Peter Buxton was born on the 21st August 1978 – the same year as Gloucester’s second domestic knock-out cup triumph – in Cheltenham and attended Cleeve School. He represented Cheltenham RFC at junior level before heading to Australia for eight months when he’d completed his education to play for Brothers RFC in Queensland. During his time there he lined up alongside an up and coming fly-half called Elton Flatley who would go on to play against England in the 2003 rugby world cup final. Upon his return to these shores Buxton joined Moseley, only to break his leg in his first training session with the Midlands club. Having recovered from this setback he demonstrated great strength of character to become a permanent fixture in the Moseley 1st XV. A string of impressive performances earned him a call-up to the England squad for the Under 21 World Cup in Argentina.
By now Buxton was earning himself a reputation as a powerful forward who was as adept in the back-row as he was in the second-row – a skill-set that had already helped him win the 1998 Middlesex 7’s with the Barbarians -and it wasn’t long before a top flight club acquired his services. His opportunity to play professional club rugby arrived when he signed for Welsh side Newport who had qualified to compete in the Heineken Cup. This exposure to competing against Europe’s rugby elite provided him with the platform to gain selection for the England A squad, before securing a dream move to Gloucester, his home town club – not to mention further Barbarian honours against Combined Services in 2001. It was 2002 and newly-appointed head coach Nigel Melville was attempting to assemble a squad that could herald a new era at Kingsholm, by bringing some long overdue silverware to the club. Buxton signed a three-year deal and in doing so became the former Wasps coach’s first major recruit since taking up the reins at Gloucester.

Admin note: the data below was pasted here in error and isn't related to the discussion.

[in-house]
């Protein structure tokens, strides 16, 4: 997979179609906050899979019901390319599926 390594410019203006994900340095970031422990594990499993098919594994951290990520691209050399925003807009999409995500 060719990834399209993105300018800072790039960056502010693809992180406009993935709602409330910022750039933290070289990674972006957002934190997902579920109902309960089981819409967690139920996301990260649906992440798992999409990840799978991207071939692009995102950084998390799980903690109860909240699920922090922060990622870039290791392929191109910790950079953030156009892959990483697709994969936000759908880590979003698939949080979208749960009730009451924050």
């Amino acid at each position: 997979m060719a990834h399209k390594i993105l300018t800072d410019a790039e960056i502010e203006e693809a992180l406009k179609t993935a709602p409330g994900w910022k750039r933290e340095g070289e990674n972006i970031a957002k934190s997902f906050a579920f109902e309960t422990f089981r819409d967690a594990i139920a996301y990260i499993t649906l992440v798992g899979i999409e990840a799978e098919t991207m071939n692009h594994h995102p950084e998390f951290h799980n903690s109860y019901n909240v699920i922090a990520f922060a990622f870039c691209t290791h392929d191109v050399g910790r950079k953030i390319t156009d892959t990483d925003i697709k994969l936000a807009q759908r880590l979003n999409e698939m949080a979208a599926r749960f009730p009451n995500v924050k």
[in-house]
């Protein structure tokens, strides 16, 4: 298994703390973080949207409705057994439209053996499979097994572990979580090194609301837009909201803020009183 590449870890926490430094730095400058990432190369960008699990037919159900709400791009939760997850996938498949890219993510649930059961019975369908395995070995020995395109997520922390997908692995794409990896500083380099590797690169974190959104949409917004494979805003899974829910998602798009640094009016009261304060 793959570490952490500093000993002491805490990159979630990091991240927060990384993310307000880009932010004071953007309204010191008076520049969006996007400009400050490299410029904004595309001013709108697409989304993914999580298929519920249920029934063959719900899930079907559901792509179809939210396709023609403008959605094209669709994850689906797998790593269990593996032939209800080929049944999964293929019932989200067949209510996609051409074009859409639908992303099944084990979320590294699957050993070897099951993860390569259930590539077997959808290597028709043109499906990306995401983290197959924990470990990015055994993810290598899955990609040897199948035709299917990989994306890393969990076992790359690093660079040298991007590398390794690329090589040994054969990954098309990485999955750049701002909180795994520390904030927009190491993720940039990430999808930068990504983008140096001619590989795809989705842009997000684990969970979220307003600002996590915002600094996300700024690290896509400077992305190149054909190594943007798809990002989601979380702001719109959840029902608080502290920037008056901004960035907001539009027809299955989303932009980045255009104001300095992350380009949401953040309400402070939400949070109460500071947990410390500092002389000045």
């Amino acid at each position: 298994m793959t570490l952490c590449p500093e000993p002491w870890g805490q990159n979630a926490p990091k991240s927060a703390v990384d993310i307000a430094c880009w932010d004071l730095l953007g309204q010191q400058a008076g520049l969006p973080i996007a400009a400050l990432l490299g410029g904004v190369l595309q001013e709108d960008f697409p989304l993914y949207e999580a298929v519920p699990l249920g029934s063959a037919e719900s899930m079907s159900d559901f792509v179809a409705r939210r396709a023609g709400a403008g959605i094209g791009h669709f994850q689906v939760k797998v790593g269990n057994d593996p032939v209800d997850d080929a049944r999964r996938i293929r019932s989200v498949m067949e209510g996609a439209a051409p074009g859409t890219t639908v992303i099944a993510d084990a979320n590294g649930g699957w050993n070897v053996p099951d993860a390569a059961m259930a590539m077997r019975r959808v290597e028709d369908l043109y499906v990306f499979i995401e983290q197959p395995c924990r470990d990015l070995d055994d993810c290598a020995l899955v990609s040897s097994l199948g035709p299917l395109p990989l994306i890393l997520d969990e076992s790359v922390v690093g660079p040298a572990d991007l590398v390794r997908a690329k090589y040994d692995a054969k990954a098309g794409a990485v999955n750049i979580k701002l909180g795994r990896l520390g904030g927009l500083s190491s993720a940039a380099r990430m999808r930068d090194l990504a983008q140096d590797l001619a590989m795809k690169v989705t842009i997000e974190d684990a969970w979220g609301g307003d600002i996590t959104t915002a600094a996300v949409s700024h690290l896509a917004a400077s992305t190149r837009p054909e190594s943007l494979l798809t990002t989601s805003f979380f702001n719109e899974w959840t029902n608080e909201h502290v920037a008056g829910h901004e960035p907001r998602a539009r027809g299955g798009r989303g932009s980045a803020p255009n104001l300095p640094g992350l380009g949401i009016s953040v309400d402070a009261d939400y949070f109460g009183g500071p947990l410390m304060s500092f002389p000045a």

With results on the pitch much improved the Cherry and Whites were now in a position to challenge for major domestic honours. Having missed out on the 2003 Powergen Cup final triumph – last won by the club in 1982 when it was known as the John Player Cup – Buxton helped Gloucester to finish 15 points clear at the top of the Zurich Premiership table for the first time in their history. The club’s reward was an automatic place in the inaugural Premiership final to decide who would be champions of England. Unfortunately for Gloucester, they became victims of their own success. A three week break lay ahead for the table-toppers, whereas Wasps were required to defeat Northampton in a semi-final play-off for the honour of challenging for the title. Consequently an undercooked Gloucester side that included Peter Buxton as a replacement arrived at HQ hoping to maintain their impressive form. Unfortunately, their lack of competitive action in the build-up to the final told and despite coming off the bench for Junior Paramore, Buxton could do nothing to prevent an emphatic 39-3 defeat.
The 2003-2004 season saw him start the 44-35 Zurich Premiership wild-card semi-final victory over Sale at Kingsholm. The wild-card competition was contested by the teams placed fourth to seventh in the final Premiership table and despite beating Sale, Gloucester forfeited their spot in the final after English teams were awarded an additional Heineken Cup qualification place due to London Wasps winning the 2003-2004 competition. This went to Gloucester as the next highest placed team in the league not automatically qualified for Europe. One of the highlights of Buxton’s career came at the end of the same season, when he was rewarded for his impressive form by being selected in the England squad to take on the Barbarians at Twickenham – starting the game on the replacements bench.